For all of our tests with the Baby DVD we used an ACER 512T laptop (Celeron
366Mhz, 64MB ram and 2.5MB video memory). We tested the drive connected through both
the laptops PCMCIA interface and USB port, although it would make more sense to
only use the PCMCIA port with a laptop.
Installation of the drive was as simple as plugging in the
PCMCIA card, turning the computer on and waiting for Windows to recognize
the device. The correct drivers were pulled off the diskette, and the device
registered itself in Windows Explorer as a second CD-ROM drive after a few
moments. We also enabled DMA for the device in Windows' System Manager to
take full advantage of its abilities.
Seeing as the Baby DVD is connected via the PCMCIA port, removal involves disabling the card in the PCMCIA
properties, and then just popping out the card. Insertion was as simple
with the drivers already installed - the card would automaticaly be detected and added
as another CD-ROM drive a few moments after being hooked up.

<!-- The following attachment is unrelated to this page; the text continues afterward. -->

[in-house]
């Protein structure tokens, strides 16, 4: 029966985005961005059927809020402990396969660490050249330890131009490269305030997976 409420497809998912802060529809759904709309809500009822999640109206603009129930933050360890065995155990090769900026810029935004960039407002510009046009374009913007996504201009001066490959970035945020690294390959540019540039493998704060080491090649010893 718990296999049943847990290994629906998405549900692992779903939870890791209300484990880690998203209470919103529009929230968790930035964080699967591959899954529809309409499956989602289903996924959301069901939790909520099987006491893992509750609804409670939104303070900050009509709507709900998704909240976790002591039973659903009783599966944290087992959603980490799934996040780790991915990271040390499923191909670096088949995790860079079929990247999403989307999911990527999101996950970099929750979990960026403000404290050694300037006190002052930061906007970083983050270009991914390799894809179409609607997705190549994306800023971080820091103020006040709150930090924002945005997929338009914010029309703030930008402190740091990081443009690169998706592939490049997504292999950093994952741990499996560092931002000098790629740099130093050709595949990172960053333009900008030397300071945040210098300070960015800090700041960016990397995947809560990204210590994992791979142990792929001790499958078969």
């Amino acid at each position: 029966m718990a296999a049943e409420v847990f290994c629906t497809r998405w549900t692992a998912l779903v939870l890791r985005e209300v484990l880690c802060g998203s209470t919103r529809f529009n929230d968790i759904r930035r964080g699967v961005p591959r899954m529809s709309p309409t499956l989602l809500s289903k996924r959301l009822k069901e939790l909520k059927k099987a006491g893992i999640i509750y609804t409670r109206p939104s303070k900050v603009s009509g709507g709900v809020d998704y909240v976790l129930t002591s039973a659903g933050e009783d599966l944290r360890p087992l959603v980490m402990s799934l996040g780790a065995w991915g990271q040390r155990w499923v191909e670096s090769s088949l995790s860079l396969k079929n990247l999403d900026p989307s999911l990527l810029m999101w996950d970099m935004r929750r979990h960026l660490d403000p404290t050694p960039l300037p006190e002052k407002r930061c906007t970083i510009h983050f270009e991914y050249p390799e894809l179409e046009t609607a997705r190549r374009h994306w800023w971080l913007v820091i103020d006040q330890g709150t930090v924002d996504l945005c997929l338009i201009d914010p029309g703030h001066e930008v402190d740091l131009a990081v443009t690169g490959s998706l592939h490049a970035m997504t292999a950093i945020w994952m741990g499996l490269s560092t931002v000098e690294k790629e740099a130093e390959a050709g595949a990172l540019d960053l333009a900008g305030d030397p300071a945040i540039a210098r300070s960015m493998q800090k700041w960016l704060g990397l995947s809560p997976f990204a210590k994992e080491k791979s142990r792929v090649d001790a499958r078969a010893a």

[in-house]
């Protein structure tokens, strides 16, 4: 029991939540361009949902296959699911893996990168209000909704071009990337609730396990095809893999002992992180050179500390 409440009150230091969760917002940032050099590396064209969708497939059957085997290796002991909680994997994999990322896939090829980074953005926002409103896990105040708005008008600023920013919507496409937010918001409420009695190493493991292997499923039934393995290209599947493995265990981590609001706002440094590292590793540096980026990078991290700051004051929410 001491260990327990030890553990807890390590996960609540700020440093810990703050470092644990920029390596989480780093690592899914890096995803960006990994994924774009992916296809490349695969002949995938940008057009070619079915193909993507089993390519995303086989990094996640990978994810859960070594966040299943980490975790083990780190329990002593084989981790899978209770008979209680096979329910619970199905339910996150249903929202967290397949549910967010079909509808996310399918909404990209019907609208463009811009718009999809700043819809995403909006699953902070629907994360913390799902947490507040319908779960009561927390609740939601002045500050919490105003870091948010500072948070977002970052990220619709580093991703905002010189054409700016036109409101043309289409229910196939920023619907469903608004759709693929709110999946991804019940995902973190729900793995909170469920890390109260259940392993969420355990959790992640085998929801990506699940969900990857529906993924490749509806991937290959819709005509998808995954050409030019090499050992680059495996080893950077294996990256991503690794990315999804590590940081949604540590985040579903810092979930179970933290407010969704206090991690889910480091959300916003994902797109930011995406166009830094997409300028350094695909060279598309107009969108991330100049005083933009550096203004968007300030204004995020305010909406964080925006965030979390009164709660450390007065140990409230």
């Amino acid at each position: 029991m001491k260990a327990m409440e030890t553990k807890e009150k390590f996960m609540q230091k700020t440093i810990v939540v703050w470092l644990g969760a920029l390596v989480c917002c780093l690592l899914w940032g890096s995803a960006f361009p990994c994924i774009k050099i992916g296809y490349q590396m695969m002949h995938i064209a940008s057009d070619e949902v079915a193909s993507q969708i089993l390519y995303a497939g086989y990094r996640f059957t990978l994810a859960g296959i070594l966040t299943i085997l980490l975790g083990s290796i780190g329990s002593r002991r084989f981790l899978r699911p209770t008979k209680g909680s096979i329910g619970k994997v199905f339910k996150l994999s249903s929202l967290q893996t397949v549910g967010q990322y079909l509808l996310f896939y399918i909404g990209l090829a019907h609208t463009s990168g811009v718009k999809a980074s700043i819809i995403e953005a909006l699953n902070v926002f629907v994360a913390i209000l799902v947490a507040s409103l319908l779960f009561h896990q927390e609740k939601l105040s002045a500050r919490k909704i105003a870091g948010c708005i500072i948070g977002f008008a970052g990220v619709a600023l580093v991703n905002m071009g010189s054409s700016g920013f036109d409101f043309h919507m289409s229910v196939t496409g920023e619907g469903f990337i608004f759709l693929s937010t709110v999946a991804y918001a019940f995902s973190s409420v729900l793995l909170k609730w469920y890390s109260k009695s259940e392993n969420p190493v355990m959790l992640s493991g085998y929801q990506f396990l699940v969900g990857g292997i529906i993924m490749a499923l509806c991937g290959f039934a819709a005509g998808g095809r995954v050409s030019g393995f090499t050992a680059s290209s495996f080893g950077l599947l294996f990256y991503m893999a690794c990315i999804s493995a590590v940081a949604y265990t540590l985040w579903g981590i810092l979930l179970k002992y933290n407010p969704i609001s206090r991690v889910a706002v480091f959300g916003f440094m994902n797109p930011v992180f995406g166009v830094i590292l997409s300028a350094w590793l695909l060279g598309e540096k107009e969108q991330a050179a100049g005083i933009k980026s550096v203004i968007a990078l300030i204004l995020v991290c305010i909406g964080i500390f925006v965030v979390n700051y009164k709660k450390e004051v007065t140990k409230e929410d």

We ran several types of benchmarks on the Baby-DVD, to compare its performance while connected to the PCMCIA and USB ports, running CD-ROM's and DVD's. The first set of benchmarks we ran
tested the Baby-DVD's CD capabilities. Amacom lists the drive itself as a 5X
DVD 24X CD-ROM, but benchmarks seemed to show that the drive was limited
to around 10X throughout the entire disk (because of the PCMCIA port, we're
not sure), while the internal 24X CD-ROM in the laptop we used for comparison
showed an average speed of 18X with 24X towards the outside. Both drives are made
be Toshiba and thus form a good comparison.
PCMCIA vs USB
Finding a good set
of benchmarks to represent the DVD ability of this drive connected via USB and
PCMCIA has proved to be substantially difficult. The two benchmarking
utilities we used seem to under-represent the Baby DVD's DVD capabilities and gave results
which just appear too low to be realistic with the performance we witnessed.
DVD benchmarks through Sandra were based on a small DVD disc, and not a reference
|Avg. Access time
Builtin CDROM Benchmarks
Of important note
is that the DVD benchmarks were difficult to come
by, as standard movie-length DVD's were not benchmarkable. Perhaps it is
the copyright protection on the discs themselves as we were unable to perform any
benchmarking with the drive running those types of DVD's with DVD-Speed 99.